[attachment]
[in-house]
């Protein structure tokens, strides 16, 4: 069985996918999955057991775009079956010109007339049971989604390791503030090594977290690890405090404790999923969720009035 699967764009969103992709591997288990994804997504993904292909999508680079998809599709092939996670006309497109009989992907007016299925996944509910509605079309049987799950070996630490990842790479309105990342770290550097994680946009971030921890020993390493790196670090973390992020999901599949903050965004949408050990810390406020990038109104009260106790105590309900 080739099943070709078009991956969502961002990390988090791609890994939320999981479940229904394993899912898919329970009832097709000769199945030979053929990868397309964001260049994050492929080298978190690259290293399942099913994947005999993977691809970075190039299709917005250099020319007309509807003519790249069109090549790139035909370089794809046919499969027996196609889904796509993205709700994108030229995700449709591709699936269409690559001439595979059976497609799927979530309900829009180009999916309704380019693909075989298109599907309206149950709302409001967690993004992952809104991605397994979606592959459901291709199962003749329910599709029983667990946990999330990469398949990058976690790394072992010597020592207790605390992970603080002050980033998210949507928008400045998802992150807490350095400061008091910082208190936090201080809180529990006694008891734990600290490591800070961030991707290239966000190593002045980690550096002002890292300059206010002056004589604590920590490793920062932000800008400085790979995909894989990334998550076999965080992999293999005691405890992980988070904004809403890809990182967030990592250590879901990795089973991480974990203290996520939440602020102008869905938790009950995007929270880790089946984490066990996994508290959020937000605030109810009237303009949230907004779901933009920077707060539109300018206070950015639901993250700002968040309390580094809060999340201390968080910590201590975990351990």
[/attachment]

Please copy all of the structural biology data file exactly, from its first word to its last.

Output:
[in-house]
């Protein structure tokens, strides 16, 4: 069985996918999955057991775009079956010109007339049971989604390791503030090594977290690890405090404790999923969720009035 699967764009969103992709591997288990994804997504993904292909999508680079998809599709092939996670006309497109009989992907007016299925996944509910509605079309049987799950070996630490990842790479309105990342770290550097994680946009971030921890020993390493790196670090973390992020999901599949903050965004949408050990810390406020990038109104009260106790105590309900 080739099943070709078009991956969502961002990390988090791609890994939320999981479940229904394993899912898919329970009832097709000769199945030979053929990868397309964001260049994050492929080298978190690259290293399942099913994947005999993977691809970075190039299709917005250099020319007309509807003519790249069109090549790139035909370089794809046919499969027996196609889904796509993205709700994108030229995700449709591709699936269409690559001439595979059976497609799927979530309900829009180009999916309704380019693909075989298109599907309206149950709302409001967690993004992952809104991605397994979606592959459901291709199962003749329910599709029983667990946990999330990469398949990058976690790394072992010597020592207790605390992970603080002050980033998210949507928008400045998802992150807490350095400061008091910082208190936090201080809180529990006694008891734990600290490591800070961030991707290239966000190593002045980690550096002002890292300059206010002056004589604590920590490793920062932000800008400085790979995909894989990334998550076999965080992999293999005691405890992980988070904004809403890809990182967030990592250590879901990795089973991480974990203290996520939440602020102008869905938790009950995007929270880790089946984490066990996994508290959020937000605030109810009237303009949230907004779901933009920077707060539109300018206070950015639901993250700002968040309390580094809060999340201390968080910590201590975990351990």